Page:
Jython uses the def statement to define functions. Functions related statements include:

The basic syntax to define a function is the following

def name (arg1, arg2, ... ArgN):
return value

where name is the name of the function being defined. It is followed by an open parenthesis, a close parenthesis and a colon. The arguments inside parenthesis include a list of parameters to the procedures. The next line after the colon is the body of the function. A group of commands that form the body of the function. After you define a Jython function, it is used just like any of the built-in functions. For example

def  intersect(seq1, seq2):
     res = []
     for x in seq1:
       if x in seq2:
     return res

To call the function above, use the following command

s1 = "SPAM"
s2 = "SCAM"
intersect(s1, s2)
=> [S, A, M]

intersect([1,2,3], (1.4)) 
=> [1]



Make comments in the Jython language with the pound character (#).


Command line arguments

The Jython shells pass the command line arguments to the script as the value of the sys.argv. The name of the program, or script, is not part of sys.argv. sys.argv is an array, so you use the index command to extract items from the argument list, for example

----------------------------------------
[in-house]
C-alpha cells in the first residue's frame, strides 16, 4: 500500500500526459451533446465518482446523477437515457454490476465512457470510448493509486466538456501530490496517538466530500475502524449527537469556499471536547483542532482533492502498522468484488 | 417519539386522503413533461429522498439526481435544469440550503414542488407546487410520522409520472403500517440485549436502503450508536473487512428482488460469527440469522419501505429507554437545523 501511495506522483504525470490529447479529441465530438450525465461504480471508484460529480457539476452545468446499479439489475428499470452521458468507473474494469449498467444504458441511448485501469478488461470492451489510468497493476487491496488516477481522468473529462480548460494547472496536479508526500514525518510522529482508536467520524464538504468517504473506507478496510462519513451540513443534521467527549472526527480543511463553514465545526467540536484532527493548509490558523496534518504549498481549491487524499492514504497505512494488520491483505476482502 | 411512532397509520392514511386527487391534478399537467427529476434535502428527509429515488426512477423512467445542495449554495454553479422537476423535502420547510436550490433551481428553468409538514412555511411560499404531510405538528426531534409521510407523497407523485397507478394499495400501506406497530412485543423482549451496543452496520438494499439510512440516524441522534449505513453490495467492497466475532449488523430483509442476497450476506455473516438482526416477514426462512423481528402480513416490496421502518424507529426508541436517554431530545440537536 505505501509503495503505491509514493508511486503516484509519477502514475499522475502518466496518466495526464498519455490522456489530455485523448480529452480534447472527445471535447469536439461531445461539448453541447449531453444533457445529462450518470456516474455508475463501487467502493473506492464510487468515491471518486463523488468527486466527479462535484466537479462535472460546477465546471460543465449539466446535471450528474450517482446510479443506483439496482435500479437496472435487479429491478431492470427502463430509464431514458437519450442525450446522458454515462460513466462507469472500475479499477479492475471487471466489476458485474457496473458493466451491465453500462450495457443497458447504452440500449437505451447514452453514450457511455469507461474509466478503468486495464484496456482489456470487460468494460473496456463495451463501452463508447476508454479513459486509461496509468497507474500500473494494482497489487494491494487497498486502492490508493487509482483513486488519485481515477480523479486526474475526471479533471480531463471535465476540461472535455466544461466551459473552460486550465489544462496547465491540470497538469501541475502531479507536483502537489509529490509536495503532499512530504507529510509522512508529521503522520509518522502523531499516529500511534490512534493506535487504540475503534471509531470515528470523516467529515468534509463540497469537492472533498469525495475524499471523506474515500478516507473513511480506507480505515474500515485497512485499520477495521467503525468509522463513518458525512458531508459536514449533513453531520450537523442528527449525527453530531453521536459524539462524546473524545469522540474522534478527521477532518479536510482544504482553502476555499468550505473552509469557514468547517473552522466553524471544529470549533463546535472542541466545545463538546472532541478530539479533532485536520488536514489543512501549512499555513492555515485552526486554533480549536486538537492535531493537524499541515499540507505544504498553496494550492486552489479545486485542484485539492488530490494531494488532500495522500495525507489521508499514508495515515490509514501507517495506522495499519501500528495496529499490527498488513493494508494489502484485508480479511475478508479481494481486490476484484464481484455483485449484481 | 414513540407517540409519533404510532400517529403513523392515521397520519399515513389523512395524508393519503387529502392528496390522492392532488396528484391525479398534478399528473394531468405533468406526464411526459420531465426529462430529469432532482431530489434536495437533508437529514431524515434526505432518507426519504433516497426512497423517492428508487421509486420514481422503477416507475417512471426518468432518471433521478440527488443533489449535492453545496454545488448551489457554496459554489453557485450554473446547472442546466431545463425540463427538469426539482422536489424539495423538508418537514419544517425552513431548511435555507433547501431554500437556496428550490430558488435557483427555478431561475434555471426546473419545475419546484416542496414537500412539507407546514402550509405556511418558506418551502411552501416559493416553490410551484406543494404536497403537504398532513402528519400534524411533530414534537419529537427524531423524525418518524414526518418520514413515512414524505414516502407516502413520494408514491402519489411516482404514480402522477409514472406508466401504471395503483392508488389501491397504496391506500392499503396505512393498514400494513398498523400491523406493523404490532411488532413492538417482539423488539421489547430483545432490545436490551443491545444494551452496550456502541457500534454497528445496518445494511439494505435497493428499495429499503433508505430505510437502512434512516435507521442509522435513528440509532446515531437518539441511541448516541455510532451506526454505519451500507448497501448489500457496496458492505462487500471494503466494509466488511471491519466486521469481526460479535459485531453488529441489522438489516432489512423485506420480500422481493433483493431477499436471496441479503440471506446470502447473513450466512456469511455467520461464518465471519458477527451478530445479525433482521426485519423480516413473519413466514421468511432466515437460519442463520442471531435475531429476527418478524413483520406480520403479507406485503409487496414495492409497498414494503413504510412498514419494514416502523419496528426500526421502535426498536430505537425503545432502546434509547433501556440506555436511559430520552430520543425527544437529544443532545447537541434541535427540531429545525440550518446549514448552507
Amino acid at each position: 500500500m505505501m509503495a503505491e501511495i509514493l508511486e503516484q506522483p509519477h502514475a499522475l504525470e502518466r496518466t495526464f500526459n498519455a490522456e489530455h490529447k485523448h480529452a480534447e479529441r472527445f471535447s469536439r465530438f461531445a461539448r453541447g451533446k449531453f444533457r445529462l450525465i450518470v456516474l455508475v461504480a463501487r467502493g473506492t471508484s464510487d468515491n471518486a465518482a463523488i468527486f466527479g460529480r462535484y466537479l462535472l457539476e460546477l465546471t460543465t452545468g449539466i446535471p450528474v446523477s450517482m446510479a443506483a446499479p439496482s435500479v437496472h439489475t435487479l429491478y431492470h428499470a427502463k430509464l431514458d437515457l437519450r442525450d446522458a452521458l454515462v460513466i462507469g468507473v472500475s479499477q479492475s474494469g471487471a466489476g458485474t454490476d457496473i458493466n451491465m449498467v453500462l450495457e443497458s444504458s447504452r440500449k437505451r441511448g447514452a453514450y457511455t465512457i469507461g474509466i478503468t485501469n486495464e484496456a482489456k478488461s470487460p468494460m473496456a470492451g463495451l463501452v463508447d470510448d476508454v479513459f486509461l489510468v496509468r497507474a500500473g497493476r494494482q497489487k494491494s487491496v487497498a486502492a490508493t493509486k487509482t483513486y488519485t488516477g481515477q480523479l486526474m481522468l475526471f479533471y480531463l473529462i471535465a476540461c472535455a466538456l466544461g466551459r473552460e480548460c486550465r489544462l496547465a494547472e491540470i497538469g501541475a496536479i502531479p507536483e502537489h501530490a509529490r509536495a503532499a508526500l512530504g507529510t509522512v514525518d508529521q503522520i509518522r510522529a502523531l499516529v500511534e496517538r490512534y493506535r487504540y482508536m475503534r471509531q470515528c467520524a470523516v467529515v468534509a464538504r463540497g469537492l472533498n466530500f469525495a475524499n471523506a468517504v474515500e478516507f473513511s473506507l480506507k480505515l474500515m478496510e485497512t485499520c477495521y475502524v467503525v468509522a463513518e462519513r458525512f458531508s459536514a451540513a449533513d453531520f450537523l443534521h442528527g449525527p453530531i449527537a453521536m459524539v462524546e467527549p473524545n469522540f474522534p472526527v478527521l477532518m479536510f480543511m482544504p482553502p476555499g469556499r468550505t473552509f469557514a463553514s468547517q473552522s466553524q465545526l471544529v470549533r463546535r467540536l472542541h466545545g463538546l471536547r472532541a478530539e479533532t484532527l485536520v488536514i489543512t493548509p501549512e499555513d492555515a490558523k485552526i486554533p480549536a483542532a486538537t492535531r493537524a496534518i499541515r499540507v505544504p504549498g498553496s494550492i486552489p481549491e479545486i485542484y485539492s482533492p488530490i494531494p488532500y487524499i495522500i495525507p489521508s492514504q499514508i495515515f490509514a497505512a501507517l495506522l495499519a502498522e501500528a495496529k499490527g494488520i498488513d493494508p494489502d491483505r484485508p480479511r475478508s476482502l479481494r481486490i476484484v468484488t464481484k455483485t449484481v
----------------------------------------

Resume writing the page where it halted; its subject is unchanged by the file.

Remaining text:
import sys
first  =  sys.argv[0]
second  = sys.argv[1]
arglen = len(sys.argv)


Basic statements

There are two looping statements: while and for. The conditional statement is if. The error handling statement is try. Finally, there are some statements to fine-tune control flow: break, continue and pass. The following is a list of syntax rules in Python:



The if statement selects actions to perform. The if statement may contain other statements, including other if statements. The if statement can be followed by one or more optional elif statements and ends with an optional else block.

The general format of an if looks like the following

if test1
elif test2
else test3

For example

weather = 'sunny'
if weather == 'sunny':
  print "Nice weather"
elif weather == 'raining':
  print "Bad weather"
  print "Uncertain, don't plan anything"



The while statement consists of a header line with a test expression, a body of one or more indented statements, and an optional else statement that runs if control exits the loop without running into a break statement. The while statement repeatedly executes a block of indented statements as long as a test at the top keeps evaluating a true value. The general format of an while looks like the following

while test1